Analysis and Observations: Liverpool power past incompetent United
Liverpool 3-1 Manchester Utd: Analysis and Observations
What is this clichéd rollercoaster that everyone speaks of? For Manchester United, there were no ups. Just downs, and a lot of them. Depressing to watch, degrading to watch, disappointing to watch, and discouraging to watch. The Premier League title is still in reach, of course, but the events that unfolded in this game alone could have damaging effects in United’s bid for the 19th league title.
Talking points are rich in this game. In such a high-profile game, it is compulsory to have a game-changer, and for the away side, theirs was in the shape of the player that has been most consistent throughout the season. Nani. But the feeling of joy was not etched on his face, instead misery and, perhaps most concerning, pain (quite literally). Indeed, expressions of pain on faces of those dressed in white were in unison.
Nani’s metaphorical rollercoaster was so down that it had been grinding along the ground and crashing into everything around it causing more havoc, more wreckage. First, with United already down a goal after Suarez’s moment of brilliance had allowed Kuyt to score, Nani inexplicably allowed Liverpool into relative comfort when he had attempted to find either a United defender or van der Sar with a backwards header that fell into the path of Dirk Kuyt to double Liverpool’s lead. But what was to follow, no one could quite believe – and the resounding effect it would have on the rest of the game.
In possession of the ball, Nani was challenged by Jamie Carragher. Theatrics followed, as per usual. Expletives were being tossed around, although aimed at Nani originally for what might have looked like play acting. But replays showed that Carragher’s ‘tackle’ was rash, and that he should have received a red. The winger, now on a stretcher, was tearful. United watched their creative force carried off – he was gone, and so, it looked, was United’s chance of salvaging something out of the game. Not on the wing, for the time being, but on a prayer.
So, indeed, United lacked any sort of cutting edge thereafter. They were decent in the first half, despite being 2-0 down, their highlight being Berbatov’s effort which had hit the post. After Nani was carried off, Rafael was shortly involved in some more handbag action – hardly justifying his inclusion over John O’Shea, who had been solid in previous games.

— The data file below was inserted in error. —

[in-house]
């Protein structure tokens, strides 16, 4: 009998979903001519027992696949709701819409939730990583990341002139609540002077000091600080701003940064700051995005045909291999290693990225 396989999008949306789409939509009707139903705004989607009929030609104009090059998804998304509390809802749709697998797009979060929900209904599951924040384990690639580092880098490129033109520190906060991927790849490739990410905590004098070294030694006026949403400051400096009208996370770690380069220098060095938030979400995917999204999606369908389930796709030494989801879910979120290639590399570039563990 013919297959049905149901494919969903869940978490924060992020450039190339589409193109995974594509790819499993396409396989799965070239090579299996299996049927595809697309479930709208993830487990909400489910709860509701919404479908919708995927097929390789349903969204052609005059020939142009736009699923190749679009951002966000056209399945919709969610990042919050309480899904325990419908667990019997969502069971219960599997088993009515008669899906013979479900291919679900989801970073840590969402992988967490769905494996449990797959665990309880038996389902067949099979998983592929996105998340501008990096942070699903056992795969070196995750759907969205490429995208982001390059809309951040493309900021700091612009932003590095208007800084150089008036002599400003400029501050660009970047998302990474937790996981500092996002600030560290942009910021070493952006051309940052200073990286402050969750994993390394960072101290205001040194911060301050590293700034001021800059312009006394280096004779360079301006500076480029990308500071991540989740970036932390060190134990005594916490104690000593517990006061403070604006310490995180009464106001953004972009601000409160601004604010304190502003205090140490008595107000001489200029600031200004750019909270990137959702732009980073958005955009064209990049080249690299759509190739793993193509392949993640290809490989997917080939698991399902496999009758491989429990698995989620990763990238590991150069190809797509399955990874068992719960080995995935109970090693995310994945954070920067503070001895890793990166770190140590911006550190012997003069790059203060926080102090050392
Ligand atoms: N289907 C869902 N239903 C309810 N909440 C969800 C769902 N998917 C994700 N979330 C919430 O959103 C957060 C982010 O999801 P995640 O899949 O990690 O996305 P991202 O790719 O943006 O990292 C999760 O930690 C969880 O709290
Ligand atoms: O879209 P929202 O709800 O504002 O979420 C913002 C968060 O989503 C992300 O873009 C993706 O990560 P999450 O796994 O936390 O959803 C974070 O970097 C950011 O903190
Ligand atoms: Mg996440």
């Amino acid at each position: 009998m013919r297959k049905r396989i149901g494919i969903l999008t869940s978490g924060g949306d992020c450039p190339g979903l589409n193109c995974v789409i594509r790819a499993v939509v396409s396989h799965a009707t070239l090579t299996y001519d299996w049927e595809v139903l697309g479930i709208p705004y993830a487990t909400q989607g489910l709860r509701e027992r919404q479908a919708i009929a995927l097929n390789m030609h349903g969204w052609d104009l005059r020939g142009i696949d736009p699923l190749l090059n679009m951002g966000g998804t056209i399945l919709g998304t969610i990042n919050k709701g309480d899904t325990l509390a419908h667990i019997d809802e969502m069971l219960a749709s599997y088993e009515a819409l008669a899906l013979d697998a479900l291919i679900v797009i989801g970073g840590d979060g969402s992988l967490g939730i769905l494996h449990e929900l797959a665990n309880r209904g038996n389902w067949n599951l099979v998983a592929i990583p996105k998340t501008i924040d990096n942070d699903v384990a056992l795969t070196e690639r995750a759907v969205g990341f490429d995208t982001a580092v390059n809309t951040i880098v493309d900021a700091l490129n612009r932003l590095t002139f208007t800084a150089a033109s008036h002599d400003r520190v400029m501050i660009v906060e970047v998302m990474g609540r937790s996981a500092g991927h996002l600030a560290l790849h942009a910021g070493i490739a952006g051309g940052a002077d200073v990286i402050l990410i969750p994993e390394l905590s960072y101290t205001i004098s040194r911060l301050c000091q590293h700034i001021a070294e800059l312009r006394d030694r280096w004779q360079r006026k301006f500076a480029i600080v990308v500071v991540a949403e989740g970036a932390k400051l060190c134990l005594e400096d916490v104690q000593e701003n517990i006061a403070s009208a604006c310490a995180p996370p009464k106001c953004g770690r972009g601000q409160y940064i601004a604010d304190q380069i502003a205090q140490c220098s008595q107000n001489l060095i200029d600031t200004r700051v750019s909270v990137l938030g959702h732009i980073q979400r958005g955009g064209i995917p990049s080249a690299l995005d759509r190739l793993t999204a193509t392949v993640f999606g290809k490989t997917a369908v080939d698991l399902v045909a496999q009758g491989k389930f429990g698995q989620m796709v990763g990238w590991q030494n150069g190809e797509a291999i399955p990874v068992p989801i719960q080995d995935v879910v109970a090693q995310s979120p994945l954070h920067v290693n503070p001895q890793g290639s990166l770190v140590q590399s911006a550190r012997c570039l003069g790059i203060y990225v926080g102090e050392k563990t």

Dirk Kuyt nabbed his third, and Liverpool’s third, shortly after the break and then the game had reached something of an anticlimax. The game was over, long ago. What had started an up-tempo game with chances either side had petered out into possession football. Javier Hernandez scored a mere consolation; and if there were any positives to be had it would be that the goal in the dying minutes of the game was the Mexican’s tenth of the season. Out of 14 shots on target. Clinical, indeed. But, unfortunately, Kuyt was also clinical. All of Dirk Kuyt’s goals had come from no more than six yards out.
United lacked urgency in this game and Liverpool fully deserved their victory. They had conquered the table-toppers and their ineffective 4-4-2 formation. Nani’s disappearance into the tunnel signalled the end of the game. This long before the final whistle. Heck, the half time whistle hadn’t blown. Heads dropped. And so, Confidence dropped. And, then, points dropped. But United’s hold on the title race? Still in their hands.
<figure 1> Blame Michael Carrick all you want. It defies belief that, after such an incompetent performance from the whole team, many pointed the finger at Carrick who was hardly the worst of the beleaguered bunch. In fact, he was probably the best player on the pitch; or, at least, the least worst. He completed the most passes on the pitch, and although that barely tells the whole story nor is a reason to praise him by that fact alone, his chalkboard is impressive. Out of his more-than respectable total of 85 passes, most of the 19 unsuccessful efforts (marked in red) were ambitious forward passes that were simply snuffed out by Liverpool’s defenders, who were difficult to break down. Guardian Chalkboards
The report card. Van der Sar C; Rafael D, Wes Brown C, Chris Smalling C, Patrice Evra D; Nani E, Michael Carrick C, Paul Scholes C, Ryan Giggs D; Wayne Rooney E, Dimitar Berbatov C